– Reaction medium. Composition Agar manipulation • Agar (8-15%) • Potassium sulfate – to accelerate the setting of – Polysaccharide from seaweed gypsum • Three stationary tempering – Provides matrix phase which forms fibrils in the “gel” stage. change Reversible Hydrocolloid • A colloid forms with water and the material liquefies between 70 and 100°C (liquefaction temp) and sets to a (Agar) gel-like state between 37 to 50°C (gelation temp). and rigidity • Storing temperature 65 C flow properties • Thymol and glycerine • Borax – bactericidal and plasticizer • Tempering in water-filled – to strengthen the gel • Alkyl benzoate container (~45 C ) – retarder for the setting of – anti-fungal gypsum • Pigments and flavors Final temperature < 55 C Impression with reversible Manipulation hydrocolloid Heat in water at 100o C for 8-12 m • Accuracy . • Fillers • Boiling temperature • Water (>80%) – to control the strength. controls viscosity. 7/19/2006 Overview • Setting = “Gelation” ( sol gel states) • Phase change is induced by Temp.exellent impression of high accuracy and fine detail Store in water at 65o C Place in tray at 65o C • Require careful control and more Temper in 45o C in water for 2 m expensive appartus than alginate Impression making: making: water cooling • Dimensional unstable on standing: until gelation occurs (Water circulated~ 20o C) model should be made as soon as possible 3 .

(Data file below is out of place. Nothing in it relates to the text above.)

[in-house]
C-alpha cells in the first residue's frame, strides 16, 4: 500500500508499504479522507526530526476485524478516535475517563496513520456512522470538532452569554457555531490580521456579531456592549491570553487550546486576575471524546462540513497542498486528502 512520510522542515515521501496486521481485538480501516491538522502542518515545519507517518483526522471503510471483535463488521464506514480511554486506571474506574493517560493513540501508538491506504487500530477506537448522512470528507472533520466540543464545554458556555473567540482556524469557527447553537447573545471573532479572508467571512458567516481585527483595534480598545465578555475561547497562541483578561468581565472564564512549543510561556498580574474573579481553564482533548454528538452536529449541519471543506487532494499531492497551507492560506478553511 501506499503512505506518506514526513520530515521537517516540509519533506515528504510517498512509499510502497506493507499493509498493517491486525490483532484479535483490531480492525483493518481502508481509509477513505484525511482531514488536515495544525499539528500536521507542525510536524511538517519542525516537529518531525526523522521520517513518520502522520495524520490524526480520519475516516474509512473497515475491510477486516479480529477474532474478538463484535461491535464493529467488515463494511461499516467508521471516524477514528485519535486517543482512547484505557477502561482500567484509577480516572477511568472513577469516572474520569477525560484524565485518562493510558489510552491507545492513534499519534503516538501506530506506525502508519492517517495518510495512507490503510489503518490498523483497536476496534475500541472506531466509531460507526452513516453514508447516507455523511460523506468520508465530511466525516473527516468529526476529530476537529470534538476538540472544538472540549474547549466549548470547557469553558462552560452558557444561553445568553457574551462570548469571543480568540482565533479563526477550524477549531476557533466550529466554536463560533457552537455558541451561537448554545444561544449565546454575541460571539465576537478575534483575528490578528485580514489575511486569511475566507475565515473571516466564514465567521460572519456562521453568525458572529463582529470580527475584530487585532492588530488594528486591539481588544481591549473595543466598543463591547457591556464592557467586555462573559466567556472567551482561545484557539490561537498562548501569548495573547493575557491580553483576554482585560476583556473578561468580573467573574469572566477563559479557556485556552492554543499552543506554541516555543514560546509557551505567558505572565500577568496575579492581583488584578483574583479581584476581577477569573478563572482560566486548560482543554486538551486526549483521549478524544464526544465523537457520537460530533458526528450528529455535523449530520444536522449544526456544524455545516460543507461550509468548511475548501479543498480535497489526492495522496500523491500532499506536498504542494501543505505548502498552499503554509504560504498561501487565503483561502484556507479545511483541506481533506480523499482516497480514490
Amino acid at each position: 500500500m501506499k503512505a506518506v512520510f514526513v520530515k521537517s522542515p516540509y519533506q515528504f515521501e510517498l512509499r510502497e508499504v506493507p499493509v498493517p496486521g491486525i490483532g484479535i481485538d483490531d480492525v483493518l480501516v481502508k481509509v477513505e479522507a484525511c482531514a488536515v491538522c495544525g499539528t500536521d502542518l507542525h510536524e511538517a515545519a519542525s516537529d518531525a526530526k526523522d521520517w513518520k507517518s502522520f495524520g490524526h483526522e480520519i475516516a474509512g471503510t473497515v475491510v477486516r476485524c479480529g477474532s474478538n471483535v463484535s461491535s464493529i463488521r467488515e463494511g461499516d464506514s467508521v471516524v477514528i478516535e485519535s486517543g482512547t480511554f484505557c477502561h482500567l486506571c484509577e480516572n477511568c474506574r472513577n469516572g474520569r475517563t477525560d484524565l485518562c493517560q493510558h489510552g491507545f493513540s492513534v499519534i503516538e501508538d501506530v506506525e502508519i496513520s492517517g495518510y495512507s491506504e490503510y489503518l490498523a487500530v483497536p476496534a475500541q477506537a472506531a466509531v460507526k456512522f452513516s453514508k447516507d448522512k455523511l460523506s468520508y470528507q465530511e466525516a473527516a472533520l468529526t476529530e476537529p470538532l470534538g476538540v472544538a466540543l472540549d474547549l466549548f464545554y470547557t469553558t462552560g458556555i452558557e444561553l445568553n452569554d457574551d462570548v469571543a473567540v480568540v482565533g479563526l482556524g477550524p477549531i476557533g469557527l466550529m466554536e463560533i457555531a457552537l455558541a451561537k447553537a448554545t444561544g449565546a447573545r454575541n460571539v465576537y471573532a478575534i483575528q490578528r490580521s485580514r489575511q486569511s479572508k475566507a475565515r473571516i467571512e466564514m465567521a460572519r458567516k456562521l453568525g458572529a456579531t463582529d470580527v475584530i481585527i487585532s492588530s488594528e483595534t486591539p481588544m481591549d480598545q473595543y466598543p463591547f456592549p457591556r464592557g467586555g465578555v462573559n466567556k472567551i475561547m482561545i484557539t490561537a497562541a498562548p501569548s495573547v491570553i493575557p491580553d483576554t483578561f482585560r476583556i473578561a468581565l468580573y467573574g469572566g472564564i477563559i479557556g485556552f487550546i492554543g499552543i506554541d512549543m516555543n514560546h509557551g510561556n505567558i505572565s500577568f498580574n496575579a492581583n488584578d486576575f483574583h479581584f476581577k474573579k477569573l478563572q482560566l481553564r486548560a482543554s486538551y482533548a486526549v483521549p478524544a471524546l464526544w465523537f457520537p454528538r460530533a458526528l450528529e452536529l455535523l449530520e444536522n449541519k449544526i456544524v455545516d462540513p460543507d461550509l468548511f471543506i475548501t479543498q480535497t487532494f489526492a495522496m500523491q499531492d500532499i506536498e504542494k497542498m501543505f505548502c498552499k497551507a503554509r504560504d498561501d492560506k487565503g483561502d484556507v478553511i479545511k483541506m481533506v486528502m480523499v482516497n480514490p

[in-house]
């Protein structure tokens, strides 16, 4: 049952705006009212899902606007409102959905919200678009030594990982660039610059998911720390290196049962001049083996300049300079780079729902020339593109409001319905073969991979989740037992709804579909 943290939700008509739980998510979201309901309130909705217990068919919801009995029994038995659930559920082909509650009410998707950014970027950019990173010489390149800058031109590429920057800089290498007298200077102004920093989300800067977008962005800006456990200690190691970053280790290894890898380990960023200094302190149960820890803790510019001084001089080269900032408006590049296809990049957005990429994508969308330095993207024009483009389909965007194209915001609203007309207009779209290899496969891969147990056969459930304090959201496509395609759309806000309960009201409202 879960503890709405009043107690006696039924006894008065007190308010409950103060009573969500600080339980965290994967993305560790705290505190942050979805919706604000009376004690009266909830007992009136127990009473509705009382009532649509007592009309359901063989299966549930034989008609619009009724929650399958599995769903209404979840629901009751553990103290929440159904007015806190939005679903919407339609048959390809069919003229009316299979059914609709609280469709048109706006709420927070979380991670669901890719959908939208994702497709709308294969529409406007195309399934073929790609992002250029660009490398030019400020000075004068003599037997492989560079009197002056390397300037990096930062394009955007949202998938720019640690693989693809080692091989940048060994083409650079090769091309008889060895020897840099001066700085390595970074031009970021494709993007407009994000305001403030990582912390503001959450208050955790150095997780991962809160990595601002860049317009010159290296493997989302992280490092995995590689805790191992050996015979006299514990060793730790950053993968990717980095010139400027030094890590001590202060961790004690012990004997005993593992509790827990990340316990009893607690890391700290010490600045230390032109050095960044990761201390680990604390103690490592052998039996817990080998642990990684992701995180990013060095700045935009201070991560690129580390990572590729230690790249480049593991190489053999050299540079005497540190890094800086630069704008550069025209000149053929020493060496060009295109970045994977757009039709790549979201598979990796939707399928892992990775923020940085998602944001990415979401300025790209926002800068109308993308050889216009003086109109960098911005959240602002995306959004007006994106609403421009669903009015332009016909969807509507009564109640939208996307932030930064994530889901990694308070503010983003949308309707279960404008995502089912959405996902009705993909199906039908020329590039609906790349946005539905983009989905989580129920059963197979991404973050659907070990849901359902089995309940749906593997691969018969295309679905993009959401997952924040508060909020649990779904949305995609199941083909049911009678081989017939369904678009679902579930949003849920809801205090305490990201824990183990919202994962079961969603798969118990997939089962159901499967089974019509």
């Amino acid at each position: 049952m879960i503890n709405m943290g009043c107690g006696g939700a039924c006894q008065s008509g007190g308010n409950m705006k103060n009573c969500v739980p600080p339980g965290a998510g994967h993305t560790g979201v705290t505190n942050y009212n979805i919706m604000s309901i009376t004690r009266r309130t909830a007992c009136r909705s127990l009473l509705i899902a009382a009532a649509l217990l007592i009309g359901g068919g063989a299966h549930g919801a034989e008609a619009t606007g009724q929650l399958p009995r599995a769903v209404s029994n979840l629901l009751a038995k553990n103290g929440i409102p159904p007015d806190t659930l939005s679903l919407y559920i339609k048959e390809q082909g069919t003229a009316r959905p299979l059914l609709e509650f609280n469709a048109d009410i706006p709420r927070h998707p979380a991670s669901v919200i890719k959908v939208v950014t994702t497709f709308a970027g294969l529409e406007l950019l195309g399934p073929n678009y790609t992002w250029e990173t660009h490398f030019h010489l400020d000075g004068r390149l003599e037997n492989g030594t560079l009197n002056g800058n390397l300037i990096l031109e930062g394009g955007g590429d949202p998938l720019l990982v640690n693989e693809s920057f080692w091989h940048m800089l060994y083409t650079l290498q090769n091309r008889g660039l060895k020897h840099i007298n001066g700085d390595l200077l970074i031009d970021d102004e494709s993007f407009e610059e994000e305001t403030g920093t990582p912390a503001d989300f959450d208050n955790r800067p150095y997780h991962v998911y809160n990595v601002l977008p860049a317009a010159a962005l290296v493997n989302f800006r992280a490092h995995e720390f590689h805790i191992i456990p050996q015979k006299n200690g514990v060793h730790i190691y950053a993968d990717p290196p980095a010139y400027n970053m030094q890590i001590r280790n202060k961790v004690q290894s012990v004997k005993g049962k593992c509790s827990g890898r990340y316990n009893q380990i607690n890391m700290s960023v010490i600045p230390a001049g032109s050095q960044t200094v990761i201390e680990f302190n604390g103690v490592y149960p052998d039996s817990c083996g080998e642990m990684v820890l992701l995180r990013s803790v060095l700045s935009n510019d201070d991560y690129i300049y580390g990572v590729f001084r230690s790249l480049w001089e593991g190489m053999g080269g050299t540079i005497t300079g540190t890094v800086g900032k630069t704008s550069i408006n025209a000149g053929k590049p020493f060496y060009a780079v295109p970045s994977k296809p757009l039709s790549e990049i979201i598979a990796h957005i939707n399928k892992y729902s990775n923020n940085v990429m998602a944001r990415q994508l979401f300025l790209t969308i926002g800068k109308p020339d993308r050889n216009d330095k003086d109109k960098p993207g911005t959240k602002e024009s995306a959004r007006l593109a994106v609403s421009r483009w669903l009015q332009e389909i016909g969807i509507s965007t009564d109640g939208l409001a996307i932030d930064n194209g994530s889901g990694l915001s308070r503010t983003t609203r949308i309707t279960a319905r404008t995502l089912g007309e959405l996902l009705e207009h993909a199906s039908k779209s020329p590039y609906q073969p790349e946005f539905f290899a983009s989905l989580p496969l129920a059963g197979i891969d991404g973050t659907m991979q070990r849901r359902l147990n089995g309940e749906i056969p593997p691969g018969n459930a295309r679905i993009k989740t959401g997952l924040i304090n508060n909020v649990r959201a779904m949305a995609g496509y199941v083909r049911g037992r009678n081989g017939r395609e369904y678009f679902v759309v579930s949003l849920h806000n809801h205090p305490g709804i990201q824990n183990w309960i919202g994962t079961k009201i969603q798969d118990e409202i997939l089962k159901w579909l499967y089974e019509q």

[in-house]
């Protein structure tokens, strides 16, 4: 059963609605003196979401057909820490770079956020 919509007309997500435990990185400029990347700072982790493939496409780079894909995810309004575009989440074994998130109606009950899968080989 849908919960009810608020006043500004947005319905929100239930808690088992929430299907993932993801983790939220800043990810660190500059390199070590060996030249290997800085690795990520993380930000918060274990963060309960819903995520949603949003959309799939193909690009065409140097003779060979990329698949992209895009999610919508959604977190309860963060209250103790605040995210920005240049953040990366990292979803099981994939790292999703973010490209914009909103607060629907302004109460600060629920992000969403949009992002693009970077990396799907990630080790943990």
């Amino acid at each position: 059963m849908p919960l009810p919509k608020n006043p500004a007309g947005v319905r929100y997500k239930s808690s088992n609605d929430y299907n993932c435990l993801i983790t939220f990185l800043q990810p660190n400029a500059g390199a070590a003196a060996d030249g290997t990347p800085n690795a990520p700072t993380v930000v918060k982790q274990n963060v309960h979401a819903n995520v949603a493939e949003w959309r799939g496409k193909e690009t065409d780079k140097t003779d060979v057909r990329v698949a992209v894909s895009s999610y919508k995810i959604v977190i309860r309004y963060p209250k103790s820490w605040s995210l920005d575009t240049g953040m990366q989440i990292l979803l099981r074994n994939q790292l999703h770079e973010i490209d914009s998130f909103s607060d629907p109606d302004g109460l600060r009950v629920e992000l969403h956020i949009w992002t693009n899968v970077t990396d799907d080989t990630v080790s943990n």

5% permanent deformation following a 10% total compression on attributed to dashpot D1. areas of severe undercuts. Irreversible Hydrocolloid (Alginate) 4 . (again!) one in a direction as nearly should remove the material as fast as parallel as possible to the possible and have more thickness in long axes of the teeth. more than 1 hour. impression should not be removed by a teasing or • It is important to lower the amount of weaving method. 7/19/2006 Impression with reversible hydrocolloid Viscoelastic Properties • Agar lose moisture and shrink in air • The stress-strain relationship of the • Should be poured immediatly hydrocolloid impression materials • Store in 100%relative humidity not changes as the rate of loading changes. the the material and a 30 second recovery. but it compressive loading on the material in should be removed suddenly undercuts. therefore. • After initial setting of model material should be store in humidor Clinical significance Permanent Deformation • To reduce the amount of • Deformation should be < 1.